In the interests of objective truth - it is incorrect to say that the Gazala Gallop was actually the Battle for Tobruk..google for the Crusader Battle - which was a victory for the 8th Army but left them exhausted at Gazala while Rommel retreated to El Agheila - unfortunately Rommel was reinforced earlier than Ritchie and came again - wiping out the 8th Army AND incidentally capturing Tobruk on the way past where mainly the South Africans surrendered the 33.000 men there.....Auchinlek took over 8th Army and brought them back to what is now known as the Alamein line from which Monty finally defeated Rommel - first at Wadi El Halfa then the October battle of the 23rd..all th way to Medenine where Rommel was fired - and the campaign finished at Tunis and Cap Bon

    Cheers
     
  9. bamboo43

    bamboo43 Very Senior Member

    James,

    There is a document file at the National Archives, WO392/21. This records the presence of Allied POW's as of August 1943. There is sometimes concern over inaccuracies with this file, which takes the form of a large ledger.

    Bearing that in mind your Grandfather's entry places him at Camp 66, Capua. If you would like an image of his entry page I would be happy to send one over to you.

    Steve
     
  10. jamesg1981

    jamesg1981 Member

    Steve

    that would be fantastic thank you very much
     
  11. jamesg1981

    jamesg1981 Member

    these are the details i have had sent from the red cross

    can anyone help me with the meanings?

    captured - 01.06.1942 Gazala

    detained in C.C.N'66 P>M 3400 Italy

    detained in C.C.N'52 P.M 3100 Italy

    arrived at stalag viiiB on 18.09.1943

    evacuated from Lazeraette stalag 344 on 02.03.1945



    does the C.C stand fro concentration camp?


    any help will be much appreciated
     
  12. jamesg1981

    jamesg1981 Member

    Sorry to bombard you with all my questions

    with him been evacuated from Lazeraette stalag 344 on 02.03.1945

    woul dthat have put him in the long march or death march when they were marched westward as the RUSSIANS got closer?
     
  13. Tom Canning

    Tom Canning WW2 Veteran WW2 Veteran

    Jamesg1981

    Red cross state he was captured at Gazala - quite correct as that is when Rommel came out and wiped up the 50th Division\'s 150 Bde - thn Bir Hakeim then Tobruk on the way to the Alamein Line

    The concentration camps were totally different to POW camps

    He was probably on the western march as the RUSSIANS were getting closer....
    Cheers
     
  14. DPas

    DPas Member

    It is possible he was on one of the death marches, but in my Grandad's case was moved by train and sent south from 344 (8B) Lamsdorf at around that time, so it is not necessarily a given.
     
  15. Tullybrone

    Tullybrone Senior Member

    Hi James,

    C C is abbreviation used in Italian POW Camp decription - nothing like German Concentration Camps. PM 3100 is the postal address.

    PG 52 was Chiavari. Google "Italian POW Camps" for more detail.

    Lamsdorf was evacuated in late January 1945. The word Lazarette suggests your relative was left behind in the hospital and I suspect would have been liberated by the Russians days after the camp was evacuated.

    The date in March may be the day he started his trip home.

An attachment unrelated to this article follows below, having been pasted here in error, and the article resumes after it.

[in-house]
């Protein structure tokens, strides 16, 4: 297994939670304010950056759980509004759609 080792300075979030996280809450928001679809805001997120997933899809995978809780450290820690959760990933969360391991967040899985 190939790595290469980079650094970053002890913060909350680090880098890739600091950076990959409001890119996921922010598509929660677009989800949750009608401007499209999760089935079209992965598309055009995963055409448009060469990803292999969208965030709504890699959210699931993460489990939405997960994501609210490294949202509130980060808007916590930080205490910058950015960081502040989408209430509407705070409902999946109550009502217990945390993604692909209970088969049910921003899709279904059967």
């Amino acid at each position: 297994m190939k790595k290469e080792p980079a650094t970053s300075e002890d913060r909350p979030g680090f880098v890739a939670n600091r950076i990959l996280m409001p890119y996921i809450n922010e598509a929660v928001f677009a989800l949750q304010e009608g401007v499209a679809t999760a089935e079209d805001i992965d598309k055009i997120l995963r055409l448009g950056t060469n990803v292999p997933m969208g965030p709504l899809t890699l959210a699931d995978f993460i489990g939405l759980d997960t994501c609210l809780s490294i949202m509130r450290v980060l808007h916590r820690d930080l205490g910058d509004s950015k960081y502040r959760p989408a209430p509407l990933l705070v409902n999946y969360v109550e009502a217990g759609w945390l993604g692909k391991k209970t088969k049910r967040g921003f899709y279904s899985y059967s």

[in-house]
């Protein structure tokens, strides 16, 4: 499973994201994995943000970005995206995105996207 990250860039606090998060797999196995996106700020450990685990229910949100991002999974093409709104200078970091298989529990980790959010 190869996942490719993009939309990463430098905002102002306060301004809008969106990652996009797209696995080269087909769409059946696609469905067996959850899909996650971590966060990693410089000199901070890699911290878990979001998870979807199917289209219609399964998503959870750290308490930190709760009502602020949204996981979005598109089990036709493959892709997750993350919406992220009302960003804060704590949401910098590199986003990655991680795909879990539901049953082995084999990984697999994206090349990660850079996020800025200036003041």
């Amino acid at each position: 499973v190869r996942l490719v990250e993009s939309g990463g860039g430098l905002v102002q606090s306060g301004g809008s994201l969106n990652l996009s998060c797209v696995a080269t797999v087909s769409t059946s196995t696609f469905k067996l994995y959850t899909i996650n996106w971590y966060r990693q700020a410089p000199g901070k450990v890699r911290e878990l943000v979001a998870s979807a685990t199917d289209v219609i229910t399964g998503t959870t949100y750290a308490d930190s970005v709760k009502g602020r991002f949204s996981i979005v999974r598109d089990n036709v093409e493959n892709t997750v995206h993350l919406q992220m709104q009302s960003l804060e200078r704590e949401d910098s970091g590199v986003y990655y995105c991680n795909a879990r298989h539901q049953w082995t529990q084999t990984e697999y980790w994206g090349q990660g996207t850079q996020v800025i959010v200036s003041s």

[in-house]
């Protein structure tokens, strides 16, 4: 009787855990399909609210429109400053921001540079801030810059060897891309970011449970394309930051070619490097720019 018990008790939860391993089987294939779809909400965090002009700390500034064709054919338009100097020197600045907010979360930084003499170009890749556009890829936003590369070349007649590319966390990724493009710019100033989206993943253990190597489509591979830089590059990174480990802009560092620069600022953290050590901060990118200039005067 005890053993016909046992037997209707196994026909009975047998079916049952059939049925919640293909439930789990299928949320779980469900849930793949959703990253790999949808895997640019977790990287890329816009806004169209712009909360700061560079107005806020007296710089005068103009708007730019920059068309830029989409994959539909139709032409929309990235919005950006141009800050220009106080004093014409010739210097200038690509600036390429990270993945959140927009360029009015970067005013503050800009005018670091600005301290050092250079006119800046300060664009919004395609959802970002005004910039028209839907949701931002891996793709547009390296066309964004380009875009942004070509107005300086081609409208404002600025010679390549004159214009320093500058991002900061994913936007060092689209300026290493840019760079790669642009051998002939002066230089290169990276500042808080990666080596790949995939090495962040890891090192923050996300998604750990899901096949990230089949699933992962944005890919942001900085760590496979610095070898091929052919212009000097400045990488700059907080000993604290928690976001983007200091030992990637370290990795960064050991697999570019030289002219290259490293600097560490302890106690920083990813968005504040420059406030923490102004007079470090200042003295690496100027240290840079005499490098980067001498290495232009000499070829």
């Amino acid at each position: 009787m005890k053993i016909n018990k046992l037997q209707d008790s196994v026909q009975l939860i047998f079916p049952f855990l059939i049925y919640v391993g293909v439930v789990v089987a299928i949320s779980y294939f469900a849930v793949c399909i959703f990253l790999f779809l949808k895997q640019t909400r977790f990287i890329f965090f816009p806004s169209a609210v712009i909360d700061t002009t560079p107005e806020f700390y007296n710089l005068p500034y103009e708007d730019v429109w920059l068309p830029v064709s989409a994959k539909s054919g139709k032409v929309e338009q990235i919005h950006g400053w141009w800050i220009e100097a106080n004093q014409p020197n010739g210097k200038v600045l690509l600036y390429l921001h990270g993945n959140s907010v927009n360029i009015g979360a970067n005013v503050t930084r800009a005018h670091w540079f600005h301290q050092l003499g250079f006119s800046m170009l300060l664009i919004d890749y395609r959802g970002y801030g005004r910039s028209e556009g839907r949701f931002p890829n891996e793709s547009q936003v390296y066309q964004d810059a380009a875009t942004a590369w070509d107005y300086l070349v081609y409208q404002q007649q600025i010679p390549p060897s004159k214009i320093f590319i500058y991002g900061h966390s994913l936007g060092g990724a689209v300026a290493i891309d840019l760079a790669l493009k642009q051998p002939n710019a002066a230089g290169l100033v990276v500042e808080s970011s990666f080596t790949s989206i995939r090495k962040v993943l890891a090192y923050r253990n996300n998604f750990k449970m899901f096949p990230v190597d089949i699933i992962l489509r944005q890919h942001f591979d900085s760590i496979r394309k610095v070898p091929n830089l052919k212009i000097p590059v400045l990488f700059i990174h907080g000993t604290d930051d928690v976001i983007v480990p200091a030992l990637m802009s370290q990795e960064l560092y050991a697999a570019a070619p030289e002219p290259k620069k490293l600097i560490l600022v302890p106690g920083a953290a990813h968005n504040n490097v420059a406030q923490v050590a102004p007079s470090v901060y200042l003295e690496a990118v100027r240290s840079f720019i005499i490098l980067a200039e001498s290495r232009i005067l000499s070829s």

Hope the above helps.

    Steve
     
  16. DPas

    DPas Member

    Sorry to confuse things -

    I have no official sources but "Google" says the Russians did not reach the camp until 17th March meaning if the above (and this) date is correct, he was "evacuated" two weeks earlier.

    Steve is quite correct though. Often sick/wounded/injured POWs were left behind.
     
  17. Steve Mac

    Steve Mac Very Senior Member

    *
    Hello James,

    Your grandad was almost certainly serving with the 5th Bn Green Howards and most likely, but not necessarily, 'A' Coy. His service records will confirm his battalion.

    The 5th Bn and its parent 150th Infantry Brigade were overrun at/near Rotunda Ualeb - situated between the Trigh El Abd and Trigh Capuzzo - in the Gazala line defences.

    I understand that there are no 5GH War Diaries covering this period. However, there is an excellent book that does called '150th Infantry Brigade (50th (Northumbrian) Division) in the Middle East June 1941 - June 1942', written in August 1944 by officers of the brigade that had been taken prisoner at the Ualeb position. It is quite rare, so send me a PM if you are wanting to acquire it but having trouble doing so.

    Best,

    Steve.
     
  18. jamesg1981

    jamesg1981 Member

    HELP NEEDED!

    i have had some information that there is some war diaries coevring the 5th Battalion Green Howards

    does anyone know of anyone who could get me a copy from the national archives? (i am prepared to pay whatever the amount)

    or even better if anyone already has a copy?

    the files i would like are

    WO 166/4314 5 Green Howards (Alexandra, Princess of Wales's Own Yorkshire Regiment).1939 Aug.- Nov., 1940 July - 1941 Apr.

    WO 167/750 5 Green Howards (Alexandra, Princess of Wales's Own Yorkshire Regiment) 1939 Dec.-1940 June

    WO 169/1724 5 Green Howards (Alexandra, Princess of Wales's Own Yorkshire Regiment) 1941 Apr. Dec.

    WO 169/5021 5 Green Howards (Alexandra, Princess of Wales's Own Yorkshire Regiment) 1942 Jan.- Sept., Nov.

    any help would be very much appreciated
     
  19. Steve Mac

    Steve Mac Very Senior Member

    *
    Hello James,

    I am surprised that there is a War Diary covering May/June 1942; what a bonus. Please note the red footer at the bottom of message # 4 for a copying service.

    A word of caution. As far as I am aware, you do not have definite confirmation that your granddad was serving with the 5th Bn Green Howards, only my opinion that it is almost certain... and although my opinion is based on facts detailed in this thread and logical deductions arising therefrom, that is not the same level of certainty as will be found in his service records. I would not want you to acquire the 5th Bn's War Diaries, only to find out from his service records - when they arrive - that he was, for example, transferred to the 4th, 6th or 7th Bn three months earlier.

    I have also replied to PM.

    Best,

    Steve.
     
  20. jamesg1981

    jamesg1981 Member

    Hello, sorry ive not been on here for a while,
    ive been going thorugh the family for any information they have

    i now have letters he sent home while in Italy (P.G 52, (hut 24) PM3100) on 26/7/1943 and also 16/8/1943

    i can now also confirm he was in the 5th Green Howards as it says on his letters

    on some letters it says H.Q Coy, Signals, 5th Green howards, M.E.F

    and i also have a letter which is dates April 22nd (no year but im guessing 1940) and it says, 11th platoon, 5th Green Howards, B.E.F France

    if any body has any more information doesnt matter how small please can you pass it on

    we are finally now gettign a picture of where and what he was involved in.

    any help will be very much appreciated.